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Irreconcilable Differences Divorce in Jackson, MS

Jackson Divorce Lawyer

Irreconcilable differences divorces, sometimes called “no-fault” divorces, are authorized by Mississippi State Statute Number 93-5-2. This statute was passed by the Mississippi Legislature in 1976 to afford people who wanted a divorce an opportunity to obtain a divorce without any allegation of fault by either party. Both parties must agree to divorce, however, and must come to an agreement regarding all issues related to the legal end of a marriage: property distribution, custody, support, and more.

An irreconcilable differences divorce may be in your best interests, but it is important to have a competent lawyer who can protect your interests. You may have specific needs and concerns, and by protecting your rights through divorce proceedings, your Jackson divorce attorney can help you pursue an advantageous outcome. Your post-divorce life can be a bright and stable one with the right attorney in your corner.

Contact Chinn & Associates today to discuss your divorce and how we can help.

Spouses Must Agree on All Issues in an Irreconcilable Differences Divorce

The Irreconcilable Differences Divorce Statute allows for a divorce by agreement of the parties. Agreement of the parties is essential, as no irreconcilable differences divorce can be forced upon either party. The statute requires the parties to agree as to the obtaining of a divorce and to custody and support of the children, settlement of any property rights between the parties, payment of debts, distribution of personal possessions, payment of alimony, and all other things and matters and issues between the parties. Without such an agreement, the Final Decree of Divorce cannot be obtained.

The Irreconcilable Differences Divorce Process

  • With an irreconcilable divorce in Mississippi, the procedure is to file a Joint Complaint for Divorce in the Chancery Court where either party resides or to serve a Complaint for Divorce where the Defendant resides. If a Joint Complaint is filed, then the parties are obviously in agreement and may proceed. If the Complaint is served upon the opposing party, however, no divorce can be obtained without that party ultimately entering into an agreement for divorce.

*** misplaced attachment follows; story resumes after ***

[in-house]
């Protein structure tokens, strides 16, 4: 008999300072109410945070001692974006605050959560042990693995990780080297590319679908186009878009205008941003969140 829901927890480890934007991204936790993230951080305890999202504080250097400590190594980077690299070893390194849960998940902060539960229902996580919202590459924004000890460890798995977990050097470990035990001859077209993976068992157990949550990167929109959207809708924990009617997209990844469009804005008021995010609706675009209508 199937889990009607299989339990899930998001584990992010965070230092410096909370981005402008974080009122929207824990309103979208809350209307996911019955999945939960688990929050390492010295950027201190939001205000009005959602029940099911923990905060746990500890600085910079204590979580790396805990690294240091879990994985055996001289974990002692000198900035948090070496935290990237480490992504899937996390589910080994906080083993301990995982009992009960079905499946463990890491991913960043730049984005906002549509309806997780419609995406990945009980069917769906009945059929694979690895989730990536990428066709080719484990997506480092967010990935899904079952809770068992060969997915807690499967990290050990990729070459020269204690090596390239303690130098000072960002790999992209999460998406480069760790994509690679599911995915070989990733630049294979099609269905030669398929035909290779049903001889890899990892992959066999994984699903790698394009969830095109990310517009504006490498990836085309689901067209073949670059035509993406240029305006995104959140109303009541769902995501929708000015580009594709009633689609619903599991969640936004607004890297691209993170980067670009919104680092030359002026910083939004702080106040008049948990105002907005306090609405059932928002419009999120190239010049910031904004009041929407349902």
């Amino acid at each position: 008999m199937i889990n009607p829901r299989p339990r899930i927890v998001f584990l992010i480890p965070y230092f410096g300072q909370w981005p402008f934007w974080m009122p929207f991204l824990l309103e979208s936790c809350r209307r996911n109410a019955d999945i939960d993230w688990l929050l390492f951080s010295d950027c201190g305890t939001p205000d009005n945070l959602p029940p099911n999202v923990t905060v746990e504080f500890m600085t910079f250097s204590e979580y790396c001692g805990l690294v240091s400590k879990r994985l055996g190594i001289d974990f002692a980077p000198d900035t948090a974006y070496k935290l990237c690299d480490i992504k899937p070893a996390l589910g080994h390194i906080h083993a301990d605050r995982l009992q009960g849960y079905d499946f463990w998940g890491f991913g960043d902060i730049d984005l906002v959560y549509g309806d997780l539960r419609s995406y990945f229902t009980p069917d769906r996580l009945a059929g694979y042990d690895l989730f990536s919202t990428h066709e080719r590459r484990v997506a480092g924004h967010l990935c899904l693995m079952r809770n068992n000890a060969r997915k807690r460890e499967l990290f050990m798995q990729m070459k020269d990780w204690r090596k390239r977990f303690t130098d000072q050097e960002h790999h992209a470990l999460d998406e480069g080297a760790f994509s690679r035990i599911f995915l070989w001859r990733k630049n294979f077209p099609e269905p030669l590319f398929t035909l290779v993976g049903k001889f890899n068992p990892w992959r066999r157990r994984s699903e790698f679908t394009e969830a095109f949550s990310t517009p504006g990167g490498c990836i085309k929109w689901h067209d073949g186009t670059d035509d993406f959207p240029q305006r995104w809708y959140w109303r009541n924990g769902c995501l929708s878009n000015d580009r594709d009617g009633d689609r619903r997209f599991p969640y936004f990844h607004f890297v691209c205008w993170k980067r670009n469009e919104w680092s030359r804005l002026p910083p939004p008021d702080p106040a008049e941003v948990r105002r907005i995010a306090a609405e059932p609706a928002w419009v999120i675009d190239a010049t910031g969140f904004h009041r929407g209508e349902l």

• In either case, after 60 days has run from the date of the filing of the Joint Complaint, or the service of the Complaint on the other party, the Final Decree of Divorce may be presented to the court. At the time of presentation of the Final Decree of Divorce, the parties must have executed the agreement set forth above. In addition, some courts require the parties to execute a financial statement for submission to the court.
  • During the 60-day waiting period, a divorce on the grounds of irreconcilable differences may not be obtained. The Legislature designed this waiting period to ensure that people really want to obtain divorces. Any party may stop the divorce process not only within the 60-day period but during the period after the running of the 60 days before the filing of the Final Decree of Divorce.
  • It must be noted that the divorce is not automatically final 60 days after the filing of the Complaint. As a matter of fact, it normally takes 1 to 2 weeks after the running of the 60 days for the attorney to arrange an appointment with the Chancellor to sign the Final Decree. This depends on the Court schedules and the Court dockets, as well as the schedules of the attorneys. Every divorce client should be aware that there will be some delay following the running of the 60 days. A divorce exactly at the end of 60 days should not be expected.

In addition to proceeding by Joint Complaint, attorneys frequently build into every fault complaint an alternative allegation of a divorce on the grounds of irreconcilable differences. This allows the parties to reach an agreement after the fault complaint is filed and then decide to proceed on the grounds of irreconcilable differences. If that is the case, then the process is the same.

Irreconcilable Differences Divorce Attorney Serving Jackson, MS

Many rights are involved with regard to divorces on the grounds of irreconcilable differences. These rights affect the future for all parties, especially children. No one should enter into a divorce on the grounds of irreconcilable differences without having consulted an attorney. With 40 years of legal experience, Jackson divorce lawyer Mark Chinn can provide the level of counsel and support you need.

Contact our firm at (601) 202-5594 to learn more about how we can help you.

Irreconcilable Differences

What That Means & How It Matters

One of the key parts of Mississippi law is the use of "irreconcilable differences" as grounds for divorce, essentially creating a "no-fault" divorce option for spouses. Mississippi is one of the two states that doesn't have an explicit no-fault divorce law—making divorces long and costly if it's contested. Chinn & Associates, PC wants you to be as informed as possible about the power of "irreconcilable differences" and how our firm can facilitate a smoother divorce for you.